“The Only Song is the Song of the Self”

The aurora of fireworks over the Hudson has passed and New York’s Finest are cordially inviting everyone to move the fuck right along home. Metal barriers clang together. The crowd is partitioned. People are hemmed in by the fence. Slowly, it is pushed back towards the cops by the press of bodies.

A short but stocky female cop stuns everyone with a feat of strength. She picks up a metal barrier and marches forward with it held high in both arms. Momentarily, she looks like she is rattling the bars of a great cage. She slams it down against the barrier already in place and barks out a command.

“Move back! Move back!”

But those behind the barrier can see a party up the riverbank. They can see dancing silhouettes. In accordance with the grim dictates of Zero Tolerance, there is no music. But people are dancing silently to the tunes in their headphones. The only song is the song of the self. A good-natured voice speaks for all.

“We just wanna go over there and hang out with those guys!”

Less wisely, another voice chimes in.

“Yeah—that’s where the party’s at!”

Three burly policemen yell a response.

“Get back! Get back!”

Once again the policewoman pushes the sliding barricade back into the front of the crowd. One cop speaks up.

“Go back the other way! Back down that way!” He points behind the crowd. Nobody moves.

“Okay, people,” a second cop shouts with a tone of finality, “The party’s over! The fireworks are finished! It’s time to go home!”

But a current ripples through the people. The barriers shuffle forward. In a coordinated effort, all four cops muscle the barricades back into place. Their guns are snug in their holsters. Their shiny black nightsticks waggle like ungovernable erections. There is stress in their faces. They are holding back a crowd several hundred strong. Almost in panic, they shriek their reiterated commands.

“Get back! Get back!”

Each crowd control barrier is about eight feet wide. Six are interlocked in all. But the four cops get no reinforcements. There is a line of mounted police on West Street, but they are distracted. Something is going down on Vestry. Sirens. Flashing lights.

A very reasonable voice pleads with the cops.

“Will you please just let us go hang out with our friends up there?”

Two cops converge on the barrier near the voice and shove the barriers back into the crowd. One answer fits all.

“Get back! Get back!”

The commands almost seem to be directed at the appellant’s words. The cops, though, have left an unmanned gap. Nimble as a rabbit, a tall guy hops over the barrier and sprints up the shore. A cheer goes up from the crowd. The cops shout after the escapee. But there is a dilemma. To chase the guy down, they would have to leave the barrier unmanned. They look at each other, realizing this. So do the members of the crowd. The eyes of strangers meet. Heads nod in collective realization.

The crowd bulges forward. Two cops converge on the bulge and push it back. But now a second and a third figure hurdle over the unmanned part of the fence and run up the river shore towards the dancing silhouettes. Laughter ripples through the crowd. One cop smiles glumly and shakes his head as he wipes sweat from his brow. Two others yell in determination.

“Get back! Get back!”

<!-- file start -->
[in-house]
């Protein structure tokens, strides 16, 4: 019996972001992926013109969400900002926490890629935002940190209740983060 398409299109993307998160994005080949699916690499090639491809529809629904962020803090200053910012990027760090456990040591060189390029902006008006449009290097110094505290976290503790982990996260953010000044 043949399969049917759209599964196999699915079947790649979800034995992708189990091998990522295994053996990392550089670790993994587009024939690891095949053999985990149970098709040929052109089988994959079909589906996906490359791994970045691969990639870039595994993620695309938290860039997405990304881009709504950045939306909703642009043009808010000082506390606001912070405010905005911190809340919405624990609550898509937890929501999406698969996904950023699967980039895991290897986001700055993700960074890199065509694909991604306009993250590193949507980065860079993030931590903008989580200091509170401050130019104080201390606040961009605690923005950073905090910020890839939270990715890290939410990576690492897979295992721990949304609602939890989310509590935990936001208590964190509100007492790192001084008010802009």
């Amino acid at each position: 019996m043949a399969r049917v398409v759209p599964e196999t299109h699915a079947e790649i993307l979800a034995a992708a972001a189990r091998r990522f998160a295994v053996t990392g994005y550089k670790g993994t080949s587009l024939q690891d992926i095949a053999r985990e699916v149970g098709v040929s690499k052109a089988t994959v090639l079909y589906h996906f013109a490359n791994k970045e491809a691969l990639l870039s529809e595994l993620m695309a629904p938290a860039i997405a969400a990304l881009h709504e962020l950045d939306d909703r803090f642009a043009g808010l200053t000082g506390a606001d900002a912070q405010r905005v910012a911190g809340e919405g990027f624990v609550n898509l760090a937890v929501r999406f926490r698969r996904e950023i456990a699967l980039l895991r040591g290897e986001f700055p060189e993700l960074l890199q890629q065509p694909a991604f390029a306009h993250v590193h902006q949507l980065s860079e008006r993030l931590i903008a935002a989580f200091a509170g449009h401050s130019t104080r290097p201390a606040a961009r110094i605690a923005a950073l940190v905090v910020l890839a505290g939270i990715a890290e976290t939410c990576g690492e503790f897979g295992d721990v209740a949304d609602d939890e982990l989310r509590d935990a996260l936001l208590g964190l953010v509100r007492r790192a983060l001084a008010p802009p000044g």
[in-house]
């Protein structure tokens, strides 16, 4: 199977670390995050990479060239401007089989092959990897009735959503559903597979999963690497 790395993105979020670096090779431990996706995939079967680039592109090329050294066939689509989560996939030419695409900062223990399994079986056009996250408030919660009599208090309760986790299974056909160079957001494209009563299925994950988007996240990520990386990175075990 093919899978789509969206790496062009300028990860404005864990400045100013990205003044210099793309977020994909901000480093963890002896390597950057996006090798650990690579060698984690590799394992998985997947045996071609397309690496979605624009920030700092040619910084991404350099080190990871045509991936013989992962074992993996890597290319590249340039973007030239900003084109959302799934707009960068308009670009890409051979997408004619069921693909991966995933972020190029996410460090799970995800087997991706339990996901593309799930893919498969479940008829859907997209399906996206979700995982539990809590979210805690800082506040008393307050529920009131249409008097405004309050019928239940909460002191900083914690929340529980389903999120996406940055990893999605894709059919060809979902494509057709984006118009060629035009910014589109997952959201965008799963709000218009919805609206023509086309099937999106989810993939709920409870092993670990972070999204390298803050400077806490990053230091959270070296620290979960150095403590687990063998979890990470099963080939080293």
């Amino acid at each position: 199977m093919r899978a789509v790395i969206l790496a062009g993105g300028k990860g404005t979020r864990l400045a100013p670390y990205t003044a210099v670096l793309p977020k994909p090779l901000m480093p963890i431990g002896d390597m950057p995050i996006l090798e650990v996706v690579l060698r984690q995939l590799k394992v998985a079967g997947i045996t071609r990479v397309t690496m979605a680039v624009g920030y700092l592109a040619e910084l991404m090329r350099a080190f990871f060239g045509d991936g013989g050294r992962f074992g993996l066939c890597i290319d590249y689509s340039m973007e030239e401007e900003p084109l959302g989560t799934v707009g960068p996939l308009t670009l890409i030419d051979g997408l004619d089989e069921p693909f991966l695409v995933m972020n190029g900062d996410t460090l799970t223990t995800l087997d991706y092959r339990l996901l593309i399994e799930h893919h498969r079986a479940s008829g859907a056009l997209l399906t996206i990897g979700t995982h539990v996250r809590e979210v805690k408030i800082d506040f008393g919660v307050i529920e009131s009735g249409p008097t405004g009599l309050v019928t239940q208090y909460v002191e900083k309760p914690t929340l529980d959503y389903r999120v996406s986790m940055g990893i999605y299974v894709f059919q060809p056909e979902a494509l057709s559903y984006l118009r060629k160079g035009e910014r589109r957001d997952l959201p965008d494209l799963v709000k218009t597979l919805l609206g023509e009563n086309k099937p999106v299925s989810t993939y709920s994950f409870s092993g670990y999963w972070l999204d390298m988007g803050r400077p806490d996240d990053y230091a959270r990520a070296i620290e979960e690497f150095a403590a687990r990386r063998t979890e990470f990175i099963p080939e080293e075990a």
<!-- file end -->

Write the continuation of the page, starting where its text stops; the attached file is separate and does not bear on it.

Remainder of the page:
But a fourth figure has already jumped across the barrier’s widest unmanned gap. It’s simple mathematics. There’s a flaw in the system. The holes in the state’s net are too big. The fish are leaping through. Another jumps. Then another. The cops are stumped. When someone makes a run for it and the cops react, another gap opens and two more people clear the barrier. The effect is incremental and cumulative. Like a law being validated. In no time the crowd is pouring over the barriers. The police cordon has become The Hudson River Park Mass Start Midnight Steeplechase for People in Funky Streetwear. The Number One Kip Keino Fan Club Jamboree. The Edwin Moses Crowd Barrier Hurdling Invitational. The cops finally stop yelling and retreat to the bushes. One takes off his cap, throws up his hands, and shouts to the others.

“Whaddaya gonna do? Whaddaya gonna do?”

His buddies have no answer. Suddenly the police just look like four people who have had a very long day. Meanwhile, the masses surge over the flattened barriers and scramble upriver. The air vibrates with the patter of running feet. There is laughter in the dark. All are swept up in the jubilant release. Finally the two groups merge. The people are wild. Ecstatic. Children once more. Dancing silhouettes in the festive myriapod of the free.

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Mark Crimmins’s fiction was nominated for a 2015 Pushcart Prize, a 2015 Best of the Net Award, and a 2015 Silver Pen Authors Association Write Well Award. His short stories have been published in Confrontation, Cha, Split Rock Review, Penmen Review, Trainless Magazine, Quarterly Literary Review Singapore, Kyoto Journal, Prick of the Spindle, Microliterature, Eclectica, Cortland Review, Tampa Review, Ellipsis, Columbia, Queen’s Quarterly, Apalachee Review, Del Sol Review, Pif Magazine, and Chicago Quarterly Review. His flash fictions have been published in Happy, White Rabbit, theNewerYork, Eunoia Review, Flash Frontier, Portland Review, Gravel, Eastlit, Restless Magazine, Atticus Review, Apocrypha & Abstractions, Dogzplot, Chaleur Magazine, Spelk, Long Exposure, and Flash: The International Short-Short Story Magazine. He teaches English at the Chinese University of Hong Kong, Shenzhen.